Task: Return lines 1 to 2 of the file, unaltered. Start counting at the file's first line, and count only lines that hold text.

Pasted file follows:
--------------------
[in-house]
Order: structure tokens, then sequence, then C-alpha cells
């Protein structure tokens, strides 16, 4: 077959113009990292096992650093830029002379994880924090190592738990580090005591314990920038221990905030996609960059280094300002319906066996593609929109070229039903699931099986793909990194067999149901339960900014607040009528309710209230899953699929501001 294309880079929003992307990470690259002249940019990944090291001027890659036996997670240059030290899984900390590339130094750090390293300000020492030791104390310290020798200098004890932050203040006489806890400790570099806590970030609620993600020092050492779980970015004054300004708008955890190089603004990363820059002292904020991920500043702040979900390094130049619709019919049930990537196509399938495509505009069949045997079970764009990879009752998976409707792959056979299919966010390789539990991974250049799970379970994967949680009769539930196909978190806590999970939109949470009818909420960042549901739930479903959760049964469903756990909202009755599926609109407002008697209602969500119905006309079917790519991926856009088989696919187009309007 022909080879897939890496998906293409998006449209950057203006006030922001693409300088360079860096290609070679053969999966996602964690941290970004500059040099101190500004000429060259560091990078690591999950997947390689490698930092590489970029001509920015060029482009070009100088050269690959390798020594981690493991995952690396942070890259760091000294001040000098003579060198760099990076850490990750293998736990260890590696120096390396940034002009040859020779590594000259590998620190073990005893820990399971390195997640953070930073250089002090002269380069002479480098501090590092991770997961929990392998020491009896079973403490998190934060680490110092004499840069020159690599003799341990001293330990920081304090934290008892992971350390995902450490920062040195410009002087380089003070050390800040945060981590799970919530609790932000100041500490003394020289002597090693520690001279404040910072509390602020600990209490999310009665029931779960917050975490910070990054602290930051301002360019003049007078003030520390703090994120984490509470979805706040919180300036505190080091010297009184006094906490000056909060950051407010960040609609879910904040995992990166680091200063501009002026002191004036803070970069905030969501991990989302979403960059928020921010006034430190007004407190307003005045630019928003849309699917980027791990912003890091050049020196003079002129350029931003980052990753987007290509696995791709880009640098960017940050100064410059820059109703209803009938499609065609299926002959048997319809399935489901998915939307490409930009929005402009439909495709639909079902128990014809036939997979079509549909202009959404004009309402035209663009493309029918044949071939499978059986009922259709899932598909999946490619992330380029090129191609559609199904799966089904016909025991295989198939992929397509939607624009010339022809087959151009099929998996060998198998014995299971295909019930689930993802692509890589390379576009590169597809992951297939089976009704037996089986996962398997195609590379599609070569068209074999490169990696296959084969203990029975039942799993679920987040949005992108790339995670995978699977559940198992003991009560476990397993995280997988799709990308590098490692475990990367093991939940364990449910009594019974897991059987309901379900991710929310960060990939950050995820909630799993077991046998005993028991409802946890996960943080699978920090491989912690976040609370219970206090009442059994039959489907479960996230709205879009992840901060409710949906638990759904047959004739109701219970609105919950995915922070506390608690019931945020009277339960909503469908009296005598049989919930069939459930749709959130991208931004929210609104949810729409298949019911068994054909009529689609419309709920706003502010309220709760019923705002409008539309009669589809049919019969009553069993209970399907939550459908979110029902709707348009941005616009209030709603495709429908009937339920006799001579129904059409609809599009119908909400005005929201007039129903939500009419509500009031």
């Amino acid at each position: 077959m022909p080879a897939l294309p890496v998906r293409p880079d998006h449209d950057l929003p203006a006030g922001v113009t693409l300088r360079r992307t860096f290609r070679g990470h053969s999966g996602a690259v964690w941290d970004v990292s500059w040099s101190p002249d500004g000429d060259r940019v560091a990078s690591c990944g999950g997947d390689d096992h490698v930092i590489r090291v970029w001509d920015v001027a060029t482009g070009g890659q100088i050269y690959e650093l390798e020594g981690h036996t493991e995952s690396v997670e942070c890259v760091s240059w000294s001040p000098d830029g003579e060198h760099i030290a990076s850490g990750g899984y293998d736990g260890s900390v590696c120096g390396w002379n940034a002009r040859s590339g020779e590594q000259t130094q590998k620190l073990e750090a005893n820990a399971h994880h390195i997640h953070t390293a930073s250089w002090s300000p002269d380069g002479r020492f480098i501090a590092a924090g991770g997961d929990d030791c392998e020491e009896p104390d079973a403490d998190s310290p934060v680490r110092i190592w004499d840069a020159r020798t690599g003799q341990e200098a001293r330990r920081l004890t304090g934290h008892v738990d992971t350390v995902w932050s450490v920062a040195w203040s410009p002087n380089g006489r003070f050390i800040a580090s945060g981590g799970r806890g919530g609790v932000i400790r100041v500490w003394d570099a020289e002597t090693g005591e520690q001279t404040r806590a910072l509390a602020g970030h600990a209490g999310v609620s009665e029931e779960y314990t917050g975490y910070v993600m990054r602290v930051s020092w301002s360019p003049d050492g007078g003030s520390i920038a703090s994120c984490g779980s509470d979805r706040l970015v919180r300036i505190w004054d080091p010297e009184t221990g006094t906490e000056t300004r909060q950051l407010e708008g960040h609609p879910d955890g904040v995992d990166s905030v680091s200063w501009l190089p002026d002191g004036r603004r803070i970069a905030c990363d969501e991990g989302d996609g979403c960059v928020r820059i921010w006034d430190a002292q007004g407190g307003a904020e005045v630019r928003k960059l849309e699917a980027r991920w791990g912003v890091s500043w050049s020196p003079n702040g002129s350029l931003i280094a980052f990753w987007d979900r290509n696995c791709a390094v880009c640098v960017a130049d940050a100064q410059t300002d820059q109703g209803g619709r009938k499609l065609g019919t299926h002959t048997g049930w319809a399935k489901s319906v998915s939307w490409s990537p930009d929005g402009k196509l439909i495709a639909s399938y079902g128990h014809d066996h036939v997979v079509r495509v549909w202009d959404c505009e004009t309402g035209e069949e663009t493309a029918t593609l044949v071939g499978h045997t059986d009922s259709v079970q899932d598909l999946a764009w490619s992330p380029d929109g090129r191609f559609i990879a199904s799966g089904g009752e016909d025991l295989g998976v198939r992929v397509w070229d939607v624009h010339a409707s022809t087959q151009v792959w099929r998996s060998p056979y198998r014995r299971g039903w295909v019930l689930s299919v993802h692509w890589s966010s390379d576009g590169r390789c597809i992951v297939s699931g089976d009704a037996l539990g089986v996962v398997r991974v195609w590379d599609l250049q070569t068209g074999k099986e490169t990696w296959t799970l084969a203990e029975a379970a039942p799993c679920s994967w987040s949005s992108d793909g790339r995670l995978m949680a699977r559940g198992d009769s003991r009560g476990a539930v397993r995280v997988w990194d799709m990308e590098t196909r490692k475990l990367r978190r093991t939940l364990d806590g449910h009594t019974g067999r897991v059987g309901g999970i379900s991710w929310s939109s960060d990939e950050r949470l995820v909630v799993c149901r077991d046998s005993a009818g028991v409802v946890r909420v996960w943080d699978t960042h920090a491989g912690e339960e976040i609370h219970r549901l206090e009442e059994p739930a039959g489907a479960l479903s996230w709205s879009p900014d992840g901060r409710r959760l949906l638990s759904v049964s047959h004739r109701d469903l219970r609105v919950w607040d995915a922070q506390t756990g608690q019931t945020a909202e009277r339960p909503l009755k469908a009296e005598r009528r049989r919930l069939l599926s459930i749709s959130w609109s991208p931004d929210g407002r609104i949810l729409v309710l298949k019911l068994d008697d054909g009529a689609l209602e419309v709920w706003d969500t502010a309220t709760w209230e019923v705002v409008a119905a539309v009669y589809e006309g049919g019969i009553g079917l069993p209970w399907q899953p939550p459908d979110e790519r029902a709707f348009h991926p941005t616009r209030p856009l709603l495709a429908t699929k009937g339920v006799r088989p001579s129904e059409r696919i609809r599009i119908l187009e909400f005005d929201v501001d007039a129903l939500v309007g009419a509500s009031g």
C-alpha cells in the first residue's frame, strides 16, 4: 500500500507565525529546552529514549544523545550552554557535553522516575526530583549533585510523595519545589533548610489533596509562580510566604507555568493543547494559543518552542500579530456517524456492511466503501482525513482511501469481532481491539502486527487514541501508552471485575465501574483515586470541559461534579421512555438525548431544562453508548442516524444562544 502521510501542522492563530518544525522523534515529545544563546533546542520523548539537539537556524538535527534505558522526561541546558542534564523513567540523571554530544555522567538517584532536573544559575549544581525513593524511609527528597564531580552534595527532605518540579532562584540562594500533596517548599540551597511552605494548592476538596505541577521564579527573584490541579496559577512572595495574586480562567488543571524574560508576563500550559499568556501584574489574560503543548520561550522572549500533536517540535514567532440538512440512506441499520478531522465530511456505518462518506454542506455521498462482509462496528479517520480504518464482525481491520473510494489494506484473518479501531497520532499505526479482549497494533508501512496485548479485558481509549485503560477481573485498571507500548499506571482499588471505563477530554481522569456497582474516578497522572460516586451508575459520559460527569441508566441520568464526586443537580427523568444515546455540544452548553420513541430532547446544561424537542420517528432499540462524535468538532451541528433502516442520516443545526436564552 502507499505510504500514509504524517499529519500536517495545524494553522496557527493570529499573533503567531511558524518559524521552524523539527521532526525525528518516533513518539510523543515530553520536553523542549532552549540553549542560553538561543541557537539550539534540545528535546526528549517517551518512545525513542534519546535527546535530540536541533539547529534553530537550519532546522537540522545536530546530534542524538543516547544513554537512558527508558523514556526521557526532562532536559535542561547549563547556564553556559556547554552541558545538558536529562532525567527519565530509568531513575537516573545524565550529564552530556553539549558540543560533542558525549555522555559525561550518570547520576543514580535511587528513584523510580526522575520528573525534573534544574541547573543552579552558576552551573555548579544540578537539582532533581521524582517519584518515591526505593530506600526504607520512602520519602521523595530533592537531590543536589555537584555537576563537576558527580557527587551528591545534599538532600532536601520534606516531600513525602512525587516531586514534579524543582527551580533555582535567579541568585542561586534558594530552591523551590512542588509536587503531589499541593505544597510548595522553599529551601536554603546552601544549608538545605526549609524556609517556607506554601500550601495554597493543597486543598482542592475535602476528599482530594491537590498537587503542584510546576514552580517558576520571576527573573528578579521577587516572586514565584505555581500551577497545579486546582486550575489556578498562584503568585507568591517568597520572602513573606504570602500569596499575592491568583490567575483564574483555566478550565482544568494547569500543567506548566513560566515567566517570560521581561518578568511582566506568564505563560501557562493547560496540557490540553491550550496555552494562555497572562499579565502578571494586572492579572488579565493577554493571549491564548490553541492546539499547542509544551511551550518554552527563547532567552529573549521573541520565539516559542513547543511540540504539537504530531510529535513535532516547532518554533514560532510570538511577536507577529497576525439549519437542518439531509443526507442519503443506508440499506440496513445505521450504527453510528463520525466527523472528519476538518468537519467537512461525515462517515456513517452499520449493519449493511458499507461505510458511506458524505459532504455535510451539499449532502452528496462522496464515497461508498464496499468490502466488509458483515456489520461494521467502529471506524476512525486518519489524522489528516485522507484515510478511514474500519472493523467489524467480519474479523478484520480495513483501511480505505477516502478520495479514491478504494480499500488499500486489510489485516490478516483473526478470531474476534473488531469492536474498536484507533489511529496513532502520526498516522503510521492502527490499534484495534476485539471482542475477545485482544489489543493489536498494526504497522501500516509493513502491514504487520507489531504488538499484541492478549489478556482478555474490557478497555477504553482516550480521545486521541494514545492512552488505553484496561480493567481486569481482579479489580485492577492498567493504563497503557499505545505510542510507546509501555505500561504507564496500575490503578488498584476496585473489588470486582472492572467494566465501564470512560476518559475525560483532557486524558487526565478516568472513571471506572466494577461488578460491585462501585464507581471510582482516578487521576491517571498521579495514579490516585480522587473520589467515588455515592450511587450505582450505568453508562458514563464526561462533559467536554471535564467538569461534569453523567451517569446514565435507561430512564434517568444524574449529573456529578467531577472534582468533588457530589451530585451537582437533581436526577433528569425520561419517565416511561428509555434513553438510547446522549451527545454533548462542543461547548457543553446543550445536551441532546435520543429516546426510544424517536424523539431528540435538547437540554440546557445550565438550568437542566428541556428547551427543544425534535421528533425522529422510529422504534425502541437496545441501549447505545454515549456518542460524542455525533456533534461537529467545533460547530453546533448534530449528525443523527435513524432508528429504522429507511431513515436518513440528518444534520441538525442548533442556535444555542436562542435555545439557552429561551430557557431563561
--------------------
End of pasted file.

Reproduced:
[in-house]
Order: structure tokens, then sequence, then C-alpha cells